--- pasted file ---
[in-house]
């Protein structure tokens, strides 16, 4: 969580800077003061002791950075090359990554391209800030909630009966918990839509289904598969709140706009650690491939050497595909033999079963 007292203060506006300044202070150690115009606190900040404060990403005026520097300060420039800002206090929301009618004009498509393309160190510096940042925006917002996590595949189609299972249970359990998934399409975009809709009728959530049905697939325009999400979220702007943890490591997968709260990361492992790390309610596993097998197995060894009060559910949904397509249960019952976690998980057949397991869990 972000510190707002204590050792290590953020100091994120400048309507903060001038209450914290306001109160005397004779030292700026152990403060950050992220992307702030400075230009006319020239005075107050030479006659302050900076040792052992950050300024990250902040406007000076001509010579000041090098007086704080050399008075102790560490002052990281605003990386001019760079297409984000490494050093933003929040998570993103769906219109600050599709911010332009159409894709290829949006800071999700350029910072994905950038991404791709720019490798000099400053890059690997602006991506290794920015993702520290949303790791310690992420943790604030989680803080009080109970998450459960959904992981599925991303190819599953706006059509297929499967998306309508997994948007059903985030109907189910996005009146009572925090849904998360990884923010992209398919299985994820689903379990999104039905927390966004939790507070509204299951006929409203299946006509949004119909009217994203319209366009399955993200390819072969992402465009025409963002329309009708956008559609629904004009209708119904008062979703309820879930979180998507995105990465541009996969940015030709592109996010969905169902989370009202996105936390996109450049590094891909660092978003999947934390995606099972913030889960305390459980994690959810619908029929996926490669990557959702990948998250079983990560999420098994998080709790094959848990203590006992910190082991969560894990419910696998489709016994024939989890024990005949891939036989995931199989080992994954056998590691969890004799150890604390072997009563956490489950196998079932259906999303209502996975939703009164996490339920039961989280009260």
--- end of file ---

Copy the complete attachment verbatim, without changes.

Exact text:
[in-house]
């Protein structure tokens, strides 16, 4: 969580800077003061002791950075090359990554391209800030909630009966918990839509289904598969709140706009650690491939050497595909033999079963 007292203060506006300044202070150690115009606190900040404060990403005026520097300060420039800002206090929301009618004009498509393309160190510096940042925006917002996590595949189609299972249970359990998934399409975009809709009728959530049905697939325009999400979220702007943890490591997968709260990361492992790390309610596993097998197995060894009060559910949904397509249960019952976690998980057949397991869990 972000510190707002204590050792290590953020100091994120400048309507903060001038209450914290306001109160005397004779030292700026152990403060950050992220992307702030400075230009006319020239005075107050030479006659302050900076040792052992950050300024990250902040406007000076001509010579000041090098007086704080050399008075102790560490002052990281605003990386001019760079297409984000490494050093933003929040998570993103769906219109600050599709911010332009159409894709290829949006800071999700350029910072994905950038991404791709720019490798000099400053890059690997602006991506290794920015993702520290949303790791310690992420943790604030989680803080009080109970998450459960959904992981599925991303190819599953706006059509297929499967998306309508997994948007059903985030109907189910996005009146009572925090849904998360990884923010992209398919299985994820689903379990999104039905927390966004939790507070509204299951006929409203299946006509949004119909009217994203319209366009399955993200390819072969992402465009025409963002329309009708956008559609629904004009209708119904008062979703309820879930979180998507995105990465541009996969940015030709592109996010969905169902989370009202996105936390996109450049590094891909660092978003999947934390995606099972913030889960305390459980994690959810619908029929996926490669990557959702990948998250079983990560999420098994998080709790094959848990203590006992910190082991969560894990419910696998489709016994024939989890024990005949891939036989995931199989080992994954056998590691969890004799150890604390072997009563956490489950196998079932259906999303209502996975939703009164996490339920039961989280009260």